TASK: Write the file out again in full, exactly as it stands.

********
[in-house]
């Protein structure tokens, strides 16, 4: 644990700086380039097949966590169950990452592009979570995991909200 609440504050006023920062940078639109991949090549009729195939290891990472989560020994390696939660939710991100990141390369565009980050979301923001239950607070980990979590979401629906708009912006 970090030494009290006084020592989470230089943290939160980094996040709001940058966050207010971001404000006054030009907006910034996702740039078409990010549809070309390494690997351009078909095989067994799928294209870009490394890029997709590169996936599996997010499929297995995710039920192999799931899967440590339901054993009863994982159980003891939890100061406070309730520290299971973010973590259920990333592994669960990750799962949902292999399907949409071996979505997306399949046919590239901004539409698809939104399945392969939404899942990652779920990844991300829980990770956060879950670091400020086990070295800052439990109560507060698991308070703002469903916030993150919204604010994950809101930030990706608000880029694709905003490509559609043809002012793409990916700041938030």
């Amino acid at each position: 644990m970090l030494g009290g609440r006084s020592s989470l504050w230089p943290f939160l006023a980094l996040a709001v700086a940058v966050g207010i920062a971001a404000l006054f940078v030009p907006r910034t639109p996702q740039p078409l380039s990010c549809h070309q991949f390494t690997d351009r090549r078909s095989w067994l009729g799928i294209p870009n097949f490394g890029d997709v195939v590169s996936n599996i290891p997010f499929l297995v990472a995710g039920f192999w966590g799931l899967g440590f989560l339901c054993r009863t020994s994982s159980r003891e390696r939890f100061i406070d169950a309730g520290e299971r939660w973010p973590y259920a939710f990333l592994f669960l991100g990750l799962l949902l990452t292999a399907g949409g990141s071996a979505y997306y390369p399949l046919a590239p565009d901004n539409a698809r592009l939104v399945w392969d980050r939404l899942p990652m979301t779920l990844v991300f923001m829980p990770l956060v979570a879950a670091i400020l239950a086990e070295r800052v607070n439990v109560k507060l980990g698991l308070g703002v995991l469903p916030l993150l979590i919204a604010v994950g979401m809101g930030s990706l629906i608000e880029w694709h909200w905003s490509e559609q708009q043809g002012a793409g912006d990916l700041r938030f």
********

[in-house]
């Protein structure tokens, strides 16, 4: 644990700086380039097949966590169950990452592009979570995991909200 609440504050006023920062940078639109991949090549009729195939290891990472989560020994390696939660939710991100990141390369565009980050979301923001239950607070980990979590979401629906708009912006 970090030494009290006084020592989470230089943290939160980094996040709001940058966050207010971001404000006054030009907006910034996702740039078409990010549809070309390494690997351009078909095989067994799928294209870009490394890029997709590169996936599996997010499929297995995710039920192999799931899967440590339901054993009863994982159980003891939890100061406070309730520290299971973010973590259920990333592994669960990750799962949902292999399907949409071996979505997306399949046919590239901004539409698809939104399945392969939404899942990652779920990844991300829980990770956060879950670091400020086990070295800052439990109560507060698991308070703002469903916030993150919204604010994950809101930030990706608000880029694709905003490509559609043809002012793409990916700041938030």
């Amino acid at each position: 644990m970090l030494g009290g609440r006084s020592s989470l504050w230089p943290f939160l006023a980094l996040a709001v700086a940058v966050g207010i920062a971001a404000l006054f940078v030009p907006r910034t639109p996702q740039p078409l380039s990010c549809h070309q991949f390494t690997d351009r090549r078909s095989w067994l009729g799928i294209p870009n097949f490394g890029d997709v195939v590169s996936n599996i290891p997010f499929l297995v990472a995710g039920f192999w966590g799931l899967g440590f989560l339901c054993r009863t020994s994982s159980r003891e390696r939890f100061i406070d169950a309730g520290e299971r939660w973010p973590y259920a939710f990333l592994f669960l991100g990750l799962l949902l990452t292999a399907g949409g990141s071996a979505y997306y390369p399949l046919a590239p565009d901004n539409a698809r592009l939104v399945w392969d980050r939404l899942p990652m979301t779920l990844v991300f923001m829980p990770l956060v979570a879950a670091i400020l239950a086990e070295r800052v607070n439990v109560k507060l980990g698991l308070g703002v995991l469903p916030l993150l979590i919204a604010v994950g979401m809101g930030s990706l629906i608000e880029w694709h909200w905003s490509e559609q708009q043809g002012a793409g912006d990916l700041r938030f």